On the first dive, we saw many octopus tucked into the rocks, the first we've seen on this trip. The octopus appeared reasonably large, although not nearly as big as the ones we've seen in the Pacific Northwest. We believe this is a Day Octopus, which grows to about 2.5 feet. They changed colors patterns frequently as we watched, going from dark brown to almost white in some transitions.
4/30/2013: Moray eel
One of several Moray Eels, possibly a Stout Moray. We saw many eels on this dive, but none were bright yellow like this one.
One of two Spotfin Lionfish hiding under a rock overhang.
5/1/2013: Moorish Idols
Two Moorish Idols swimming above our dinghy anchor. We did two more wall dives today--and the underwater scenery and sealife was even better than yesterday. Massive schools of thousands of fish frequently surrounded us, and we saw all kinds of Triggerfish, Butterflyfish and Angelfish.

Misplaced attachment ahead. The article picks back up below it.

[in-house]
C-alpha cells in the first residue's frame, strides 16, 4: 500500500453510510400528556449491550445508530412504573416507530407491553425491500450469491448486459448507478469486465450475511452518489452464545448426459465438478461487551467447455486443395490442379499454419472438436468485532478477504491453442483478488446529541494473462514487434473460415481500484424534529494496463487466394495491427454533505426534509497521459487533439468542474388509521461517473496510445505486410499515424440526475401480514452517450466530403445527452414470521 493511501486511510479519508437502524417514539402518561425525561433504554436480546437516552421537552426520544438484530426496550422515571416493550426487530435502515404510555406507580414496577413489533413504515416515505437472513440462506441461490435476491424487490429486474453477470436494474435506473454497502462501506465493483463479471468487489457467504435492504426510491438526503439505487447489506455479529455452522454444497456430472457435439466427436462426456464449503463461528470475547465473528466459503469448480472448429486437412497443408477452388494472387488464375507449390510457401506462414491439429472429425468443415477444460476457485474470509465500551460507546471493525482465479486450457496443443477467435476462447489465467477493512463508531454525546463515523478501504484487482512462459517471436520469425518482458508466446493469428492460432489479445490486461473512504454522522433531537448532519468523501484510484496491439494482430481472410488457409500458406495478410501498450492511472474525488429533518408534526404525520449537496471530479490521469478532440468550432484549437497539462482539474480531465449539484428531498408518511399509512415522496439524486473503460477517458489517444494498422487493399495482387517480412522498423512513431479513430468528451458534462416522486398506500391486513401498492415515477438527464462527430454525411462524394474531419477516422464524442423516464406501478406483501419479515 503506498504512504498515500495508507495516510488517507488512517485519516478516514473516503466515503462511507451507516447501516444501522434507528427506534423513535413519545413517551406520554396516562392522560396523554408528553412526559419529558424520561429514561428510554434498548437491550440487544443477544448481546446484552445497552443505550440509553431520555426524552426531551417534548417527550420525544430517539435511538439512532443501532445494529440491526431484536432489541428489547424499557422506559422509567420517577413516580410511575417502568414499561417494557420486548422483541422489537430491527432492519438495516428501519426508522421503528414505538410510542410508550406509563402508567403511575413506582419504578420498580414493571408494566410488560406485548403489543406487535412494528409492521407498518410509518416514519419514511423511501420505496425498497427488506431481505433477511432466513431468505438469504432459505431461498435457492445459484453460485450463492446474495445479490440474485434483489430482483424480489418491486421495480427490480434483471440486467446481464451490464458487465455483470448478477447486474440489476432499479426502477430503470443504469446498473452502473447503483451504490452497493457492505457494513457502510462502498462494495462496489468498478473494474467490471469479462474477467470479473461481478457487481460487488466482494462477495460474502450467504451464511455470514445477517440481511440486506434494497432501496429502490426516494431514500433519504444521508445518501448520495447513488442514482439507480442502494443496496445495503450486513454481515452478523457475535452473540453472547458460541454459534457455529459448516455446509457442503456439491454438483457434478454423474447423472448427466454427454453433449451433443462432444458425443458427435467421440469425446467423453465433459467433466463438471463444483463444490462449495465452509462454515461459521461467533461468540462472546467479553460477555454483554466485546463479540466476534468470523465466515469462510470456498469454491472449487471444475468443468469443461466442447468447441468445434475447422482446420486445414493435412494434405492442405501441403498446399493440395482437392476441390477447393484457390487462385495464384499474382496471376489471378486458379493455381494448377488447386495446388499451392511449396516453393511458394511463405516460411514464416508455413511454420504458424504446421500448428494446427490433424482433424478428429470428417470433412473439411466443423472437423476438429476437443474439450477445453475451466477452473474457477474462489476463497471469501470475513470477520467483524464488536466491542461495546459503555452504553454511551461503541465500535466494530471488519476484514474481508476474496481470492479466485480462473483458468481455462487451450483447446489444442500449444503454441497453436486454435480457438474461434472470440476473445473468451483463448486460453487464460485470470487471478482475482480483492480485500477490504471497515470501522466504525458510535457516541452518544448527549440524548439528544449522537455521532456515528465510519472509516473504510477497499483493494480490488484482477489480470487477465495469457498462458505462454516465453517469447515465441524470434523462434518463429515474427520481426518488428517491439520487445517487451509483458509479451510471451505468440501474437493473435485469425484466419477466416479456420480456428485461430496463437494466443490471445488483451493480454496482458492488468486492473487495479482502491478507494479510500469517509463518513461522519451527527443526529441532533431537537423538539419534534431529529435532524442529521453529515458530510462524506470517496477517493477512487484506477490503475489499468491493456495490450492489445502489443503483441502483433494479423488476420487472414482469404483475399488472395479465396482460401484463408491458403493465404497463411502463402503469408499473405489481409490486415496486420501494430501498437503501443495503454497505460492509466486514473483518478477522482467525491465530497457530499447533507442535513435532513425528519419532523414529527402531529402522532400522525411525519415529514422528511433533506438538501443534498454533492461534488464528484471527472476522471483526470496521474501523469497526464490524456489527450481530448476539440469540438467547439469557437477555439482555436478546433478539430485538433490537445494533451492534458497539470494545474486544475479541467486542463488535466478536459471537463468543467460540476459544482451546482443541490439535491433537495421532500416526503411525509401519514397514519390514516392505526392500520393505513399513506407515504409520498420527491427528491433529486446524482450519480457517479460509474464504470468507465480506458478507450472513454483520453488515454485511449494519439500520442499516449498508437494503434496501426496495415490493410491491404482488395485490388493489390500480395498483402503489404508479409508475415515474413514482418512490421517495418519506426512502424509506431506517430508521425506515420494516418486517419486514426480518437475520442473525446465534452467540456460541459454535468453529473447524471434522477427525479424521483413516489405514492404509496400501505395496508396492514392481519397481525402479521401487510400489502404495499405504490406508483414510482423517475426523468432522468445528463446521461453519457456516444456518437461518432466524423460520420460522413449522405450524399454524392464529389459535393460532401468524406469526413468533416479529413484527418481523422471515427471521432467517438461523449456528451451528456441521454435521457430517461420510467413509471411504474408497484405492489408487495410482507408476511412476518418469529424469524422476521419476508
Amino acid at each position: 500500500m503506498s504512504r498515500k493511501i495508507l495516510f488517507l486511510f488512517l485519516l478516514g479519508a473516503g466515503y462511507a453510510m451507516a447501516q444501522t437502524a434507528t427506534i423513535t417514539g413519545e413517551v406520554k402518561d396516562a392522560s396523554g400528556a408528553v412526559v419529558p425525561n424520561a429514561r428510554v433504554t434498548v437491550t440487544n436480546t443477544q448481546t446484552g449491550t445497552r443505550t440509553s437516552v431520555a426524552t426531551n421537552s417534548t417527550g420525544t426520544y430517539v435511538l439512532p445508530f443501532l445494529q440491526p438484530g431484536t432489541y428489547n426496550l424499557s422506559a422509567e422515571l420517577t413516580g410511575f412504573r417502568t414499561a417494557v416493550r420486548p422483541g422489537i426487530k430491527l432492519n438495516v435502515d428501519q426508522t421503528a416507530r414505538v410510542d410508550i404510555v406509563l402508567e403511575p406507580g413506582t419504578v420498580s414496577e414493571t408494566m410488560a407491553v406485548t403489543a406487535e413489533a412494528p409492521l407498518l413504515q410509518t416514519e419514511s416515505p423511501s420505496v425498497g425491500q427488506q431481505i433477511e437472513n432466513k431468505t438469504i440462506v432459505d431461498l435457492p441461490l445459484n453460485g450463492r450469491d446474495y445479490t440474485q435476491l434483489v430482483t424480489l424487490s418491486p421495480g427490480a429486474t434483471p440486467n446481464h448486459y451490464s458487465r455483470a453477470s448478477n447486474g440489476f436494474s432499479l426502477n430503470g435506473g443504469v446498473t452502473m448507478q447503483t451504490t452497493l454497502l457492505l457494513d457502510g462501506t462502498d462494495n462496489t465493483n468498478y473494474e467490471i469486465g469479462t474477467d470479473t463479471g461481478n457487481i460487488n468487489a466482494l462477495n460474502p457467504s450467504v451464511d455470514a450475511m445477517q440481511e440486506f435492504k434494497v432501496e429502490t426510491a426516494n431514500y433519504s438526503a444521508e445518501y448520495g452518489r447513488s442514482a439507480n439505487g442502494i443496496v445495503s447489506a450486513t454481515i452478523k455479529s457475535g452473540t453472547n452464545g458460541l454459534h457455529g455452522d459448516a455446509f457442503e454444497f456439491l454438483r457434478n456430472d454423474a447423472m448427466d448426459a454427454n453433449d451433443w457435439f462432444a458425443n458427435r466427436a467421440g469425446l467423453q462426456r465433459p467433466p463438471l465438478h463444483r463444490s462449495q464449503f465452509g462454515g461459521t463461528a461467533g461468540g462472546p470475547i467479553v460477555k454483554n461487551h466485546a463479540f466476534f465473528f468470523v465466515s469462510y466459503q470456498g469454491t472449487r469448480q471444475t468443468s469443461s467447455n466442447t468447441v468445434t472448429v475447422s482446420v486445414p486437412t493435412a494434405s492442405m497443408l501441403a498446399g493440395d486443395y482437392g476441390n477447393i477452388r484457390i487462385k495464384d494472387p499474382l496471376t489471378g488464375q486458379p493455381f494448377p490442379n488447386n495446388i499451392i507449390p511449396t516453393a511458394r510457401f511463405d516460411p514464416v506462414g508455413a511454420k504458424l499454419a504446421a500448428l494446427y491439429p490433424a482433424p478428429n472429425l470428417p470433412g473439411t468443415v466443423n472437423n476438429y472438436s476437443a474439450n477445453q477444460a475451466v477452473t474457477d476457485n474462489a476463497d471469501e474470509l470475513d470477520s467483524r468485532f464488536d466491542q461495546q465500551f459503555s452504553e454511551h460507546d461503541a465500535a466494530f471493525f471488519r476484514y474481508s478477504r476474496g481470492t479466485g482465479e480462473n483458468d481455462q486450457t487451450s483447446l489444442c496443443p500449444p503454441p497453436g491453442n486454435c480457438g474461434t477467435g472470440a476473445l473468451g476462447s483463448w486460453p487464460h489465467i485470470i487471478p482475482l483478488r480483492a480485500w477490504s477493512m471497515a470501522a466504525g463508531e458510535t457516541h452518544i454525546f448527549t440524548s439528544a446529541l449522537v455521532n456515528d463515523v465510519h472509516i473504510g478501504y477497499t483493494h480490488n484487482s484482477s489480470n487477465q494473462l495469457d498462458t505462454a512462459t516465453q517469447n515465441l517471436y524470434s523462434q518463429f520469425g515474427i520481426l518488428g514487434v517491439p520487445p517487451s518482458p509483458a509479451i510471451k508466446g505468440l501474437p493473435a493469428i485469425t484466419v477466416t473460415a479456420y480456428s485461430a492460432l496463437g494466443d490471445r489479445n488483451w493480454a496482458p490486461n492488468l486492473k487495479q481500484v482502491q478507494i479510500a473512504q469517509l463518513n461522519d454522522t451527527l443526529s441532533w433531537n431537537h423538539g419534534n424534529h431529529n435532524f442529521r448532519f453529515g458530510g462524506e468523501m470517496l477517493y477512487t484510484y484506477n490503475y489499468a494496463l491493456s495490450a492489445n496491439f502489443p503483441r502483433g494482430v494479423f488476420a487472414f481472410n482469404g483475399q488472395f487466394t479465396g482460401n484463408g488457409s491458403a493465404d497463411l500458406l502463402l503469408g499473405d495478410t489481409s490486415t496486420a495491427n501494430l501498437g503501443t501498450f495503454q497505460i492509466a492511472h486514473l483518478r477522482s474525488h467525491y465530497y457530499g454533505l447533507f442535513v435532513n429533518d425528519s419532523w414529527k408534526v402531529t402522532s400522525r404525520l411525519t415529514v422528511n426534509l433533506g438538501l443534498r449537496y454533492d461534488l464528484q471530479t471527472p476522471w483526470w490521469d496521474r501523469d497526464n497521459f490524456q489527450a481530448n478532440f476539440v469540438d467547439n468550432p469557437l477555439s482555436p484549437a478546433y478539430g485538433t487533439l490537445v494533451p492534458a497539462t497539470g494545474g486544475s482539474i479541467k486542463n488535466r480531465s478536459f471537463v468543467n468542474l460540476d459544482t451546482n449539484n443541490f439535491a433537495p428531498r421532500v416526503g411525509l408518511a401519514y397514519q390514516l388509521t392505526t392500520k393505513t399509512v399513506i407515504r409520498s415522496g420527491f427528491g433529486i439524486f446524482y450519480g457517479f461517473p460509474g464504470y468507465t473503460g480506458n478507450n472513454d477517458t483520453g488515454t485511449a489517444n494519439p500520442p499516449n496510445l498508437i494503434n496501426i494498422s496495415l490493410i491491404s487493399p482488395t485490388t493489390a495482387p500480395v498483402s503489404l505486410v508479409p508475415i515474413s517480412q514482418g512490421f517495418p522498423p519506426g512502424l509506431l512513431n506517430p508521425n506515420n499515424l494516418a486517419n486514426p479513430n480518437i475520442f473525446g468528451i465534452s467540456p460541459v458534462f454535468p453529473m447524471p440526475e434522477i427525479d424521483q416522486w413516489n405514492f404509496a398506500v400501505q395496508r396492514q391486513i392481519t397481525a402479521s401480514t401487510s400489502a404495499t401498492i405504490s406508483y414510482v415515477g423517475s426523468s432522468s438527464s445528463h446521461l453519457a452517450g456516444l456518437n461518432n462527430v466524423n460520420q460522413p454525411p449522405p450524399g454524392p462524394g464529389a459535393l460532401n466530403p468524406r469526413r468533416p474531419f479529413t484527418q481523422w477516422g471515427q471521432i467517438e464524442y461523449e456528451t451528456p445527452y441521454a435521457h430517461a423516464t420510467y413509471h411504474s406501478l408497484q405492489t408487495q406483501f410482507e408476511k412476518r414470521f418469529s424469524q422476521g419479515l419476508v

5/1/2013: A nudi!
This 1-inch creature likely is a Nippled Pleurobranch rather than a Nudibranch, but close enough. Both are of the subclass Opisthobranchia whose species often are so wildly colored they look fake. Over 3,000 Nudibranch
species live throughout the world's oceans--their fantastic forms and psychedelic colors
make them among our favorite sea creatures. Our boat name is derived from Dirona Albolineata
, or the Alabaster Nudibranch
, an invertebrate indigenous to the Puget Sound that we often saw when scuba diving there.
A small (left) and a large Moray eel peering out from the rocks.
Swimming through a school of thousands of Fusilier-like fish.
Click on the image at left for more photos and the complete map-based trip log.